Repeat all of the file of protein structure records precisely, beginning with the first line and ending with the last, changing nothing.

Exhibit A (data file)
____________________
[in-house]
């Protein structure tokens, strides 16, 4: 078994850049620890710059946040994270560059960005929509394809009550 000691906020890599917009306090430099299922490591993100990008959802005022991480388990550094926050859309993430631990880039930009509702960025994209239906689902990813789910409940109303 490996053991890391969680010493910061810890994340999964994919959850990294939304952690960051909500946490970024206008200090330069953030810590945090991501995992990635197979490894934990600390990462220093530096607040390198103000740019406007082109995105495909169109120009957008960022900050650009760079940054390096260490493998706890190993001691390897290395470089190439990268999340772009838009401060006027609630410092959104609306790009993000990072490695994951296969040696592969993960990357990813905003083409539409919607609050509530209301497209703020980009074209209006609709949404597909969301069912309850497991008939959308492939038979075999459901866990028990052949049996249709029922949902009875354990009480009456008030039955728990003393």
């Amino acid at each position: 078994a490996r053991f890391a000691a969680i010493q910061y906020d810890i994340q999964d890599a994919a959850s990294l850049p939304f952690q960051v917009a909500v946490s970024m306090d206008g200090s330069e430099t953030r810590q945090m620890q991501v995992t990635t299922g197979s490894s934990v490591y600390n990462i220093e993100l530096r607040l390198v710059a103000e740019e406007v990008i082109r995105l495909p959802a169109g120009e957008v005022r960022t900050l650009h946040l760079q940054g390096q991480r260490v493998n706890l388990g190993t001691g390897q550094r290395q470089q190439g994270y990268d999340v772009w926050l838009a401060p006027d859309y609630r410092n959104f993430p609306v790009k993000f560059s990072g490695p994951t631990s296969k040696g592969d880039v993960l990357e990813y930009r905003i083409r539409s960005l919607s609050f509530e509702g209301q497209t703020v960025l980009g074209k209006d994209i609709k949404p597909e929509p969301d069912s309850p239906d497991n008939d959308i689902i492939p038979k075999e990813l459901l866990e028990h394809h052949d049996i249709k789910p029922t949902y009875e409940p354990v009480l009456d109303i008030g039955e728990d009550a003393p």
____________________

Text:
[in-house]
């Protein structure tokens, strides 16, 4: 078994850049620890710059946040994270560059960005929509394809009550 000691906020890599917009306090430099299922490591993100990008959802005022991480388990550094926050859309993430631990880039930009509702960025994209239906689902990813789910409940109303 490996053991890391969680010493910061810890994340999964994919959850990294939304952690960051909500946490970024206008200090330069953030810590945090991501995992990635197979490894934990600390990462220093530096607040390198103000740019406007082109995105495909169109120009957008960022900050650009760079940054390096260490493998706890190993001691390897290395470089190439990268999340772009838009401060006027609630410092959104609306790009993000990072490695994951296969040696592969993960990357990813905003083409539409919607609050509530209301497209703020980009074209209006609709949404597909969301069912309850497991008939959308492939038979075999459901866990028990052949049996249709029922949902009875354990009480009456008030039955728990003393």
């Amino acid at each position: 078994a490996r053991f890391a000691a969680i010493q910061y906020d810890i994340q999964d890599a994919a959850s990294l850049p939304f952690q960051v917009a909500v946490s970024m306090d206008g200090s330069e430099t953030r810590q945090m620890q991501v995992t990635t299922g197979s490894s934990v490591y600390n990462i220093e993100l530096r607040l390198v710059a103000e740019e406007v990008i082109r995105l495909p959802a169109g120009e957008v005022r960022t900050l650009h946040l760079q940054g390096q991480r260490v493998n706890l388990g190993t001691g390897q550094r290395q470089q190439g994270y990268d999340v772009w926050l838009a401060p006027d859309y609630r410092n959104f993430p609306v790009k993000f560059s990072g490695p994951t631990s296969k040696g592969d880039v993960l990357e990813y930009r905003i083409r539409s960005l919607s609050f509530e509702g209301q497209t703020v960025l980009g074209k209006d994209i609709k949404p597909e929509p969301d069912s309850p239906d497991n008939d959308i689902i492939p038979k075999e990813l459901l866990e028990h394809h052949d049996i249709k789910p029922t949902y009875e409940p354990v009480l009456d109303i008030g039955e728990d009550a003393p």